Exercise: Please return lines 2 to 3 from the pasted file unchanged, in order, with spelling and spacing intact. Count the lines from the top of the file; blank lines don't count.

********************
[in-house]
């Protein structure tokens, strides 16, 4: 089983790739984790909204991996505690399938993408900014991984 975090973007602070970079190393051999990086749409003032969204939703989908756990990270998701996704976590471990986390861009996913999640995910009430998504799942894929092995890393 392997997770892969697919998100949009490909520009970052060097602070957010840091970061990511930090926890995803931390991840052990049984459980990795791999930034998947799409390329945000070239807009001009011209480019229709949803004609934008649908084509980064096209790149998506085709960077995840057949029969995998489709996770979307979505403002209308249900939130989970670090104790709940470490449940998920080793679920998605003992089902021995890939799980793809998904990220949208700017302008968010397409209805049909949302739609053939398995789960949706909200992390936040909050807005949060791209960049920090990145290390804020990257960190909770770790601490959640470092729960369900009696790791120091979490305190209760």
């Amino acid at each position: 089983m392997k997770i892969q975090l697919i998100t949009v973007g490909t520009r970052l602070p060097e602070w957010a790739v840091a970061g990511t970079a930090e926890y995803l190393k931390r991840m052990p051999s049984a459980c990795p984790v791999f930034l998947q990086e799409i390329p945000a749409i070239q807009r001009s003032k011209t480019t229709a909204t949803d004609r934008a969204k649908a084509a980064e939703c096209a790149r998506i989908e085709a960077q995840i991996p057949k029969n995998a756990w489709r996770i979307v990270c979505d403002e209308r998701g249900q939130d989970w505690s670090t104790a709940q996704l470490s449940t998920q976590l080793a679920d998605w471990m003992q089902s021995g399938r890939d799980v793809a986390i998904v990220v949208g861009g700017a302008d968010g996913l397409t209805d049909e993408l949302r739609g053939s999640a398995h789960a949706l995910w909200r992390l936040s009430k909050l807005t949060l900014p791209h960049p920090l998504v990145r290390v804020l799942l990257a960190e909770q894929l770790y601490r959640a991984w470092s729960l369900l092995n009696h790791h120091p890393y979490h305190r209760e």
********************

């Protein structure tokens, strides 16, 4: 089983790739984790909204991996505690399938993408900014991984 975090973007602070970079190393051999990086749409003032969204939703989908756990990270998701996704976590471990986390861009996913999640995910009430998504799942894929092995890393 392997997770892969697919998100949009490909520009970052060097602070957010840091970061990511930090926890995803931390991840052990049984459980990795791999930034998947799409390329945000070239807009001009011209480019229709949803004609934008649908084509980064096209790149998506085709960077995840057949029969995998489709996770979307979505403002209308249900939130989970670090104790709940470490449940998920080793679920998605003992089902021995890939799980793809998904990220949208700017302008968010397409209805049909949302739609053939398995789960949706909200992390936040909050807005949060791209960049920090990145290390804020990257960190909770770790601490959640470092729960369900009696790791120091979490305190209760």
């Amino acid at each position: 089983m392997k997770i892969q975090l697919i998100t949009v973007g490909t520009r970052l602070p060097e602070w957010a790739v840091a970061g990511t970079a930090e926890y995803l190393k931390r991840m052990p051999s049984a459980c990795p984790v791999f930034l998947q990086e799409i390329p945000a749409i070239q807009r001009s003032k011209t480019t229709a909204t949803d004609r934008a969204k649908a084509a980064e939703c096209a790149r998506i989908e085709a960077q995840i991996p057949k029969n995998a756990w489709r996770i979307v990270c979505d403002e209308r998701g249900q939130d989970w505690s670090t104790a709940q996704l470490s449940t998920q976590l080793a679920d998605w471990m003992q089902s021995g399938r890939d799980v793809a986390i998904v990220v949208g861009g700017a302008d968010g996913l397409t209805d049909e993408l949302r739609g053939s999640a398995h789960a949706l995910w909200r992390l936040s009430k909050l807005t949060l900014p791209h960049p920090l998504v990145r290390v804020l799942l990257a960190e909770q894929l770790y601490r959640a991984w470092s729960l369900l092995n009696h790791h120091p890393y979490h305190r209760e």